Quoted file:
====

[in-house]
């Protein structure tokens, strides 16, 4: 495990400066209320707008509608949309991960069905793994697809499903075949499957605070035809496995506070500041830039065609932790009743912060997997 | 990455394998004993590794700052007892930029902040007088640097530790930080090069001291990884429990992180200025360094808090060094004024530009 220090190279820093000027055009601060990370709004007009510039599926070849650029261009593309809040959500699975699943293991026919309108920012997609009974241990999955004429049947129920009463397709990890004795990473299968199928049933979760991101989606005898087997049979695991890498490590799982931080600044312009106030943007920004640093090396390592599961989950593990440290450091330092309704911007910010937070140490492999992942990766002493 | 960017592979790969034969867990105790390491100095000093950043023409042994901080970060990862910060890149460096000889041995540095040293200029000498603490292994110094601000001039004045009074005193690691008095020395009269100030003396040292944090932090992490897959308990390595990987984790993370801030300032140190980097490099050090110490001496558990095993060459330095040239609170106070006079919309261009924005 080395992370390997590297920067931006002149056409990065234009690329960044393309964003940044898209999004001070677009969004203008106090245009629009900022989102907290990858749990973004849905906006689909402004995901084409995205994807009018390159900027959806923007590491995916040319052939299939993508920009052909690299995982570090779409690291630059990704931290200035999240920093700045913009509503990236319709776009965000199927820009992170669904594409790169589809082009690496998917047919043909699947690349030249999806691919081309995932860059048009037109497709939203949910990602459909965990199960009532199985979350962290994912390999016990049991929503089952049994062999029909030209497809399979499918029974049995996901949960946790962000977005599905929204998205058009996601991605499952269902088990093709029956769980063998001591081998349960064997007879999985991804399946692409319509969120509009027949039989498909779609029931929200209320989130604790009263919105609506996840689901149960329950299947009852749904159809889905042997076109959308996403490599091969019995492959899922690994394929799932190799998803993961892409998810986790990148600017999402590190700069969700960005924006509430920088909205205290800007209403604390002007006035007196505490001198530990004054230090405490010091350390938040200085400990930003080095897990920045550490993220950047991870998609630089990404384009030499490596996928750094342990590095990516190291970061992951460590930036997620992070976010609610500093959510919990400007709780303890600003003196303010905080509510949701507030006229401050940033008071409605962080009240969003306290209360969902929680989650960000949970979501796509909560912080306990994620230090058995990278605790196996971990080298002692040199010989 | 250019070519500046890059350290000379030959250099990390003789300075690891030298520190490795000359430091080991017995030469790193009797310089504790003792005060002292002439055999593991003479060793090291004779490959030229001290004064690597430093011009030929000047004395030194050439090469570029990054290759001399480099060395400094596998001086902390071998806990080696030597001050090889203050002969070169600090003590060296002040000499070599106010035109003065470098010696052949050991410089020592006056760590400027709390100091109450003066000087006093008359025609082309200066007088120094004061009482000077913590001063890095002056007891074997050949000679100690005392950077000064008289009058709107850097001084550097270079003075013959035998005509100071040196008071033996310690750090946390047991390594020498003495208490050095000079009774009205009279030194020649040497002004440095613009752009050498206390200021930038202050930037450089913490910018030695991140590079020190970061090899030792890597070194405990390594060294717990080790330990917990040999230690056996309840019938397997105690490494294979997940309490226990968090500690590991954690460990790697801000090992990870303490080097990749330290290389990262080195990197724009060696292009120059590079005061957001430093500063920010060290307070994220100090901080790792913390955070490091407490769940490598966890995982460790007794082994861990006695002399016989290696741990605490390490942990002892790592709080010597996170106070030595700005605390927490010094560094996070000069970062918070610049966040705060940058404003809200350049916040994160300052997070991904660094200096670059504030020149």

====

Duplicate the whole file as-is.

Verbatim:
[in-house]
């Protein structure tokens, strides 16, 4: 495990400066209320707008509608949309991960069905793994697809499903075949499957605070035809496995506070500041830039065609932790009743912060997997 | 990455394998004993590794700052007892930029902040007088640097530790930080090069001291990884429990992180200025360094808090060094004024530009 220090190279820093000027055009601060990370709004007009510039599926070849650029261009593309809040959500699975699943293991026919309108920012997609009974241990999955004429049947129920009463397709990890004795990473299968199928049933979760991101989606005898087997049979695991890498490590799982931080600044312009106030943007920004640093090396390592599961989950593990440290450091330092309704911007910010937070140490492999992942990766002493 | 960017592979790969034969867990105790390491100095000093950043023409042994901080970060990862910060890149460096000889041995540095040293200029000498603490292994110094601000001039004045009074005193690691008095020395009269100030003396040292944090932090992490897959308990390595990987984790993370801030300032140190980097490099050090110490001496558990095993060459330095040239609170106070006079919309261009924005 080395992370390997590297920067931006002149056409990065234009690329960044393309964003940044898209999004001070677009969004203008106090245009629009900022989102907290990858749990973004849905906006689909402004995901084409995205994807009018390159900027959806923007590491995916040319052939299939993508920009052909690299995982570090779409690291630059990704931290200035999240920093700045913009509503990236319709776009965000199927820009992170669904594409790169589809082009690496998917047919043909699947690349030249999806691919081309995932860059048009037109497709939203949910990602459909965990199960009532199985979350962290994912390999016990049991929503089952049994062999029909030209497809399979499918029974049995996901949960946790962000977005599905929204998205058009996601991605499952269902088990093709029956769980063998001591081998349960064997007879999985991804399946692409319509969120509009027949039989498909779609029931929200209320989130604790009263919105609506996840689901149960329950299947009852749904159809889905042997076109959308996403490599091969019995492959899922690994394929799932190799998803993961892409998810986790990148600017999402590190700069969700960005924006509430920088909205205290800007209403604390002007006035007196505490001198530990004054230090405490010091350390938040200085400990930003080095897990920045550490993220950047991870998609630089990404384009030499490596996928750094342990590095990516190291970061992951460590930036997620992070976010609610500093959510919990400007709780303890600003003196303010905080509510949701507030006229401050940033008071409605962080009240969003306290209360969902929680989650960000949970979501796509909560912080306990994620230090058995990278605790196996971990080298002692040199010989 | 250019070519500046890059350290000379030959250099990390003789300075690891030298520190490795000359430091080991017995030469790193009797310089504790003792005060002292002439055999593991003479060793090291004779490959030229001290004064690597430093011009030929000047004395030194050439090469570029990054290759001399480099060395400094596998001086902390071998806990080696030597001050090889203050002969070169600090003590060296002040000499070599106010035109003065470098010696052949050991410089020592006056760590400027709390100091109450003066000087006093008359025609082309200066007088120094004061009482000077913590001063890095002056007891074997050949000679100690005392950077000064008289009058709107850097001084550097270079003075013959035998005509100071040196008071033996310690750090946390047991390594020498003495208490050095000079009774009205009279030194020649040497002004440095613009752009050498206390200021930038202050930037450089913490910018030695991140590079020190970061090899030792890597070194405990390594060294717990080790330990917990040999230690056996309840019938397997105690490494294979997940309490226990968090500690590991954690460990790697801000090992990870303490080097990749330290290389990262080195990197724009060696292009120059590079005061957001430093500063920010060290307070994220100090901080790792913390955070490091407490769940490598966890995982460790007794082994861990006695002399016989290696741990605490390490942990002892790592709080010597996170106070030595700005605390927490010094560094996070000069970062918070610049966040705060940058404003809200350049916040994160300052997070991904660094200096670059504030020149």